J. Sedl ac ek et al. / Journal of the European Ceramic Society 28 (2008) 29832993

sured wear rates, together with other materials properties are summarized in Table 2. 3.1. Mechanical properties and wear Nearly 30 years ago it has been postulated that wear rate of ceramics is controlled by hardness and especially by its fracture toughness. Generally, a material with high hardness and with high fracture toughness should wear at a lower rate than a material that is less hard or one that has lower fracture toughness; the fracture toughness was considered to be a primary parameter to relate to the wear loss.20 However, in wear processes of polycrystalline alumina ceramics the fracture occurs on the scale of individual grain size or less, microcracks propagate along the grain boundaries of individual grains, resulting in grain dislodgement and pull-out.21 Fracture toughness values measured by macroscopic extension of crack do not therefore represent the type of fracture that occurs during wear process. At small crack size the microcracks tend to propagate preferentially in regions where the grain boundaries are under tension, effectively reducing the intrinsic grain boundary toughness. However, the deleterious effect of the internal stresses at small crack size is compensated by the countervailing inuence of the bridging elements at large crack length. Thus, in the region of the greatest pertinence to wear process (i.e. small crack length) the resistance to crack extension is at its minimum. This minimum is strongest in the materials with the maximum large-crack toughness.22 Similarly, the requirement of high hardness as a prerequisite for high abrasive wear resistance of hard ceramics has been questioned by Roberts.23 The depths of cracks produced by hard abrading particles in ceramic counterfaces were found to decrease with decreasing counterface hardness. For soft counterfaces, the load applied to the surface being abraded may fall below the minimum required to cause any indentation fracture, thus completely eliminating the loss of material by crack formation and grain pull-out. Any direct relationship between the wear resistance and mechanical properties of hard polycrystalline materials is therefore questionable. This presumption was conrmed by the results obtained in this study. The indentation fracture resistance of composites studied in this work is only moderately higher compared to the corresponding monolithic alumina samples. The mea-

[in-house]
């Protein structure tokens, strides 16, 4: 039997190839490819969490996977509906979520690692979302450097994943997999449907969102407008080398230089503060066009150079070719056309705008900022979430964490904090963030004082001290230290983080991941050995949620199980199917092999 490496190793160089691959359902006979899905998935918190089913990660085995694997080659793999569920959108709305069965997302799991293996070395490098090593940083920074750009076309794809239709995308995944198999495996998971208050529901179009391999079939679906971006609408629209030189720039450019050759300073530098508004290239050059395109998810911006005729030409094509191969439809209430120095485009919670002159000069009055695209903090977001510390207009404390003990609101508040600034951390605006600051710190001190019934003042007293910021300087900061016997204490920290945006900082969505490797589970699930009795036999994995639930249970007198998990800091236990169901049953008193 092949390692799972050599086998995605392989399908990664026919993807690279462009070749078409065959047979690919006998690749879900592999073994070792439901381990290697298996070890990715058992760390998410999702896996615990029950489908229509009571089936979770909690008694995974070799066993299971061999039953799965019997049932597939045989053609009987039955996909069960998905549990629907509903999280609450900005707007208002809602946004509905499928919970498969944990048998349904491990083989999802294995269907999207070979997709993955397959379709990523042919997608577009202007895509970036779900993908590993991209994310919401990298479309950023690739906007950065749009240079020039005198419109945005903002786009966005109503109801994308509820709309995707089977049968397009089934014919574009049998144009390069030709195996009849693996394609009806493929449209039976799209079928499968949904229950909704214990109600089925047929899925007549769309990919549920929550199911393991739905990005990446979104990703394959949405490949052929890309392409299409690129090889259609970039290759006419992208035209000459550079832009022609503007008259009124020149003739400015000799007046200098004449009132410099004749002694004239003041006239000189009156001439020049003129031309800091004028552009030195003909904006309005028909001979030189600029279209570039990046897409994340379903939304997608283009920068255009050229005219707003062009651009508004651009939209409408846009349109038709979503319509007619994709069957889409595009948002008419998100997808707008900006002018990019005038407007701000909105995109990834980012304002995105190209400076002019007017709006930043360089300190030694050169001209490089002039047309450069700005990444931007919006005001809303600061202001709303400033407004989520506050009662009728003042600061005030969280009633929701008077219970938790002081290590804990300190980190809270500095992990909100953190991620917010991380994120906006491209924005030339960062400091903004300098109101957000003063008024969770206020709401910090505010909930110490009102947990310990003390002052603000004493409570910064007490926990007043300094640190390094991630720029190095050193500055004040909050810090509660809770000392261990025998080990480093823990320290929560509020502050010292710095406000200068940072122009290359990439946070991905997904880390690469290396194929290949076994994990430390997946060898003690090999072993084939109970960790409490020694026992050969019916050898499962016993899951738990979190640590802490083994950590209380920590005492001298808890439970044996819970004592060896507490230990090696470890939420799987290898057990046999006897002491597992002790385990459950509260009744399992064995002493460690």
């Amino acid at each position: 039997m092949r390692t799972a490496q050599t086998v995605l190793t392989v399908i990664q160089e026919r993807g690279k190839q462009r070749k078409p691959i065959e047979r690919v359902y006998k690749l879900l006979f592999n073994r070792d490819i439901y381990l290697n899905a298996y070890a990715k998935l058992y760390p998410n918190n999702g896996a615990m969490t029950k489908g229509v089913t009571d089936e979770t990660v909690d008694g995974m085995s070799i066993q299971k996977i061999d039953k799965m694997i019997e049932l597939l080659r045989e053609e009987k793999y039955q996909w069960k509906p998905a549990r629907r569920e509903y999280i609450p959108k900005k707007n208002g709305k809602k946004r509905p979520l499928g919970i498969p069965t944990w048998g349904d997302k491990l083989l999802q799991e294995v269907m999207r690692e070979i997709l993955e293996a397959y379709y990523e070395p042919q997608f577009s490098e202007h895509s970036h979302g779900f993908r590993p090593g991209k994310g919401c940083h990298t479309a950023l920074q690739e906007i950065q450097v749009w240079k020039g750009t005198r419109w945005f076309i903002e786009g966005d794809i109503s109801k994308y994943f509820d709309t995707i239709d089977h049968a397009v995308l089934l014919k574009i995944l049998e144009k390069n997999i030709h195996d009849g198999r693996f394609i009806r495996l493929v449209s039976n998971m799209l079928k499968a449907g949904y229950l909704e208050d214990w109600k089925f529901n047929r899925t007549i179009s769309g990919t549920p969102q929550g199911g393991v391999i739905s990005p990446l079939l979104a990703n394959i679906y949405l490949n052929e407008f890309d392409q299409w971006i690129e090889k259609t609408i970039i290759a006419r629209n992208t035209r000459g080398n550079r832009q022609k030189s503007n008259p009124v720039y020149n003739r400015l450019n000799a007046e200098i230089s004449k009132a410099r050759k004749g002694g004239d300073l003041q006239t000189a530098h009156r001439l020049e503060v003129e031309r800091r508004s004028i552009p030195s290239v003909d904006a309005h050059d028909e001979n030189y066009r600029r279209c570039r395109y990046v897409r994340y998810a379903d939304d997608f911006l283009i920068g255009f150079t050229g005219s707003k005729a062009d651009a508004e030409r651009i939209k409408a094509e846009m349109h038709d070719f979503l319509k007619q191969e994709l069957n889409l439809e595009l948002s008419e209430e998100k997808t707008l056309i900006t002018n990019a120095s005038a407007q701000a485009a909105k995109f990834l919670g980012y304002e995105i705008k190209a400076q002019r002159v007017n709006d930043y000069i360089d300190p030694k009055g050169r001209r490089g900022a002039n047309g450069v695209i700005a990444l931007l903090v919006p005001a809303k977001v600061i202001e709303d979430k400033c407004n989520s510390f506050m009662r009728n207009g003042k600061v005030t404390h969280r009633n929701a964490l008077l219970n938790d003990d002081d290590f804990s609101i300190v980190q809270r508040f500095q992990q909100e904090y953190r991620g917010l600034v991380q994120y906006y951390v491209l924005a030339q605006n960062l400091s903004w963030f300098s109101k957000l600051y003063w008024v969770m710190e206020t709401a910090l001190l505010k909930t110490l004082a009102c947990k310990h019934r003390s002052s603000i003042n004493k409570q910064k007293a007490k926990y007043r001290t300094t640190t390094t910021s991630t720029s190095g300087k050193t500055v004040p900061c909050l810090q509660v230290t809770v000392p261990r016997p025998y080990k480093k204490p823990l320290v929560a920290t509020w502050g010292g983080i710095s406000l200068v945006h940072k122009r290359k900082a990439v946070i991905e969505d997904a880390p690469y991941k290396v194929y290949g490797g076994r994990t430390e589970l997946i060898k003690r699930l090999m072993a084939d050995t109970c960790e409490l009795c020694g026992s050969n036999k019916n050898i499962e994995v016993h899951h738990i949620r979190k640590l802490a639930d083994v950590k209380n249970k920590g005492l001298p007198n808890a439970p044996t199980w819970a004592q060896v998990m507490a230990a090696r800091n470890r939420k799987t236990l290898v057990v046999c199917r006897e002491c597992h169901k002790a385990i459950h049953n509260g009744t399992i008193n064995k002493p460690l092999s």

Fig. 1. Cumulative weight loss of monolithic aluminas and nanocomposites as a function of grinding time.

about 1.5 m. After background subtraction the luminescence spectra were tted to two LorenzianGaussian peaks without application of any constraint. A sapphire single crystal was used as the stress free reference. 3. Results and discussion Abrasive wear of all materials expressed in terms of cumulative weight loss during grinding is presented in Fig. 1. The tested materials can be quite obviously divided into two different groups. Group 1 comprises all materials (be it the composites or monolithic aluminas) with submicrometer microstructure and with higher wear resistance. Monolithic aluminas from the Group 1 (samples T1 and TGFS) wear faster than the corresponding composites (samples TCS5G and TGHP), or liquid phase-sintered monoliths (TCS5). Group 2 of materials comprises the nanocomposites from the set IP and the monolithic alumina T2 with the mean grain size of around 2 m and more, which all wear comparatively faster than the Group 1 materials. Also in this case the monolithic alumina wears faster than most composites. The wear rates were calculated from the weight loss-time dependences of respective samples by tting the measured data with a straight line with the intercept equal to zero. The meaTable 2 Properties of monolithic alumina ceramics and alumina-based composites Name T1 TGFS TGHP TCS5 TCS5G T2 IP3 IP5 IP8 IP8HIP Density (g cm3 ) 3.920 3.900 3.814 3.814 3.799 3.932 3.887 3.880 3.857 3.869 D50 (Al2 O3 , m) 0.8 1.0 0.6 0.7 0.5 2.2 4.0 1.9 2.0 2.0 D50 (SiCintra , m) n.m. n.m. 196 78 77 n.m.

D50 (SiCinter , m) n.m. n.m. n.m. 124 154 n.m.

Porosity (%, estimated) 1.5 2.0 2.1 0.3 1.9 1.2 2.3 2.2 2.1 1.4

HV1 (GPa) 20.3 19.9 23.1 18.6 21.5 18.3 18.9 19.6 20.9 21.1 0.6 0.3 0.4 0.3 0.7 0.4 0.2 0.8 0.7 0.6

KIc (MPa m1/2 ) 4.5 4.9 5.3 5.0 4.6 3.8 4.6 4.3 4.8 4.8 0.1 0.1 0.1 0.3 0.1 0.7 0.2 0.2 0.2 0.1

Wear rate (m h1 ) 1.4 1.5 1.3 1.3 1.0 4.9 3.8 4.0 5.9 2.8

J. Sedl ac ek et al. / Journal of the European Ceramic Society 28 (2008) 29832993


Fig. 2. Wear rates of monolithic aluminas and alumina-based composites vs. Vickers hardness.